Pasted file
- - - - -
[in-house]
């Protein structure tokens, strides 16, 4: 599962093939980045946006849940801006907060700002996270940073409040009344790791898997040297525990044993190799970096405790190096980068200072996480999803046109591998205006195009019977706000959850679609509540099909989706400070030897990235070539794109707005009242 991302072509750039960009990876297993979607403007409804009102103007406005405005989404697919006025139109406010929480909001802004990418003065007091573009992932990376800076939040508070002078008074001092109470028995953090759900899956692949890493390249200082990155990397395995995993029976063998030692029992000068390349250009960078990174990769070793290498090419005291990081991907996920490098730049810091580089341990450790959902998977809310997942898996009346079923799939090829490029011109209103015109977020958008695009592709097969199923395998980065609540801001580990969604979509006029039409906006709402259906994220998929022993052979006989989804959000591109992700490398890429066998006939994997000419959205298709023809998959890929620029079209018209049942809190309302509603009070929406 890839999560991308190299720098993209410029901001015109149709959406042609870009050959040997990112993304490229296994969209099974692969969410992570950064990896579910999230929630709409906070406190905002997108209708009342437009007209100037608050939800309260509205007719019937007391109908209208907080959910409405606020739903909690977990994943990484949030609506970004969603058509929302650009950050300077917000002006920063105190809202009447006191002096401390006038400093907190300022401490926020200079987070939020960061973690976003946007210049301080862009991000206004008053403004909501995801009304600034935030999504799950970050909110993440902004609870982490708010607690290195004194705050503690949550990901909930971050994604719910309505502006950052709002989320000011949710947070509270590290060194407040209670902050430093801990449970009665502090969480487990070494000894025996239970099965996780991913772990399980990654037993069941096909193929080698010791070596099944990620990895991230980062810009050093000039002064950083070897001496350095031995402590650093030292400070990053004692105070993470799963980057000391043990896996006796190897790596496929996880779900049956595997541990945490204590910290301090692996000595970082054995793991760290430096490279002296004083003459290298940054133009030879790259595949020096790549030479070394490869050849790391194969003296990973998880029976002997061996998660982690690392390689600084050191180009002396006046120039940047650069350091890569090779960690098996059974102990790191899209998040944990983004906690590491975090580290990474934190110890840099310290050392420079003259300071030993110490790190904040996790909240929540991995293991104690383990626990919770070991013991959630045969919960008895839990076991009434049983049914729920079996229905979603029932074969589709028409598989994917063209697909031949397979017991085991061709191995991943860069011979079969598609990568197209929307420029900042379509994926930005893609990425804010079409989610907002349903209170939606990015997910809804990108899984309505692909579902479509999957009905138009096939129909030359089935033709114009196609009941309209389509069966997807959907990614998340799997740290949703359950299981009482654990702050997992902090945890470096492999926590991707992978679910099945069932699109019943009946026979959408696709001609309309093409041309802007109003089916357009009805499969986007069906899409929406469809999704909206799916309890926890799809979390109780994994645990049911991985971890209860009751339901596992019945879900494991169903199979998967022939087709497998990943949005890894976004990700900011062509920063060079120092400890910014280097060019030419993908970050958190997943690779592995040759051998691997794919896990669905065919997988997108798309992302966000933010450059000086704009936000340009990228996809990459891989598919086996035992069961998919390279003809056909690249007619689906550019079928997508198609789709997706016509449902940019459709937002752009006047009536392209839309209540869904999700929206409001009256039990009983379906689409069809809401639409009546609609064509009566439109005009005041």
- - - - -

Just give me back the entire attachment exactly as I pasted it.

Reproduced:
[in-house]
């Protein structure tokens, strides 16, 4: 599962093939980045946006849940801006907060700002996270940073409040009344790791898997040297525990044993190799970096405790190096980068200072996480999803046109591998205006195009019977706000959850679609509540099909989706400070030897990235070539794109707005009242 991302072509750039960009990876297993979607403007409804009102103007406005405005989404697919006025139109406010929480909001802004990418003065007091573009992932990376800076939040508070002078008074001092109470028995953090759900899956692949890493390249200082990155990397395995995993029976063998030692029992000068390349250009960078990174990769070793290498090419005291990081991907996920490098730049810091580089341990450790959902998977809310997942898996009346079923799939090829490029011109209103015109977020958008695009592709097969199923395998980065609540801001580990969604979509006029039409906006709402259906994220998929022993052979006989989804959000591109992700490398890429066998006939994997000419959205298709023809998959890929620029079209018209049942809190309302509603009070929406 890839999560991308190299720098993209410029901001015109149709959406042609870009050959040997990112993304490229296994969209099974692969969410992570950064990896579910999230929630709409906070406190905002997108209708009342437009007209100037608050939800309260509205007719019937007391109908209208907080959910409405606020739903909690977990994943990484949030609506970004969603058509929302650009950050300077917000002006920063105190809202009447006191002096401390006038400093907190300022401490926020200079987070939020960061973690976003946007210049301080862009991000206004008053403004909501995801009304600034935030999504799950970050909110993440902004609870982490708010607690290195004194705050503690949550990901909930971050994604719910309505502006950052709002989320000011949710947070509270590290060194407040209670902050430093801990449970009665502090969480487990070494000894025996239970099965996780991913772990399980990654037993069941096909193929080698010791070596099944990620990895991230980062810009050093000039002064950083070897001496350095031995402590650093030292400070990053004692105070993470799963980057000391043990896996006796190897790596496929996880779900049956595997541990945490204590910290301090692996000595970082054995793991760290430096490279002296004083003459290298940054133009030879790259595949020096790549030479070394490869050849790391194969003296990973998880029976002997061996998660982690690392390689600084050191180009002396006046120039940047650069350091890569090779960690098996059974102990790191899209998040944990983004906690590491975090580290990474934190110890840099310290050392420079003259300071030993110490790190904040996790909240929540991995293991104690383990626990919770070991013991959630045969919960008895839990076991009434049983049914729920079996229905979603029932074969589709028409598989994917063209697909031949397979017991085991061709191995991943860069011979079969598609990568197209929307420029900042379509994926930005893609990425804010079409989610907002349903209170939606990015997910809804990108899984309505692909579902479509999957009905138009096939129909030359089935033709114009196609009941309209389509069966997807959907990614998340799997740290949703359950299981009482654990702050997992902090945890470096492999926590991707992978679910099945069932699109019943009946026979959408696709001609309309093409041309802007109003089916357009009805499969986007069906899409929406469809999704909206799916309890926890799809979390109780994994645990049911991985971890209860009751339901596992019945879900494991169903199979998967022939087709497998990943949005890894976004990700900011062509920063060079120092400890910014280097060019030419993908970050958190997943690779592995040759051998691997794919896990669905065919997988997108798309992302966000933010450059000086704009936000340009990228996809990459891989598919086996035992069961998919390279003809056909690249007619689906550019079928997508198609789709997706016509449902940019459709937002752009006047009536392209839309209540869904999700929206409001009256039990009983379906689409069809809401639409009546609609064509009566439109005009005041």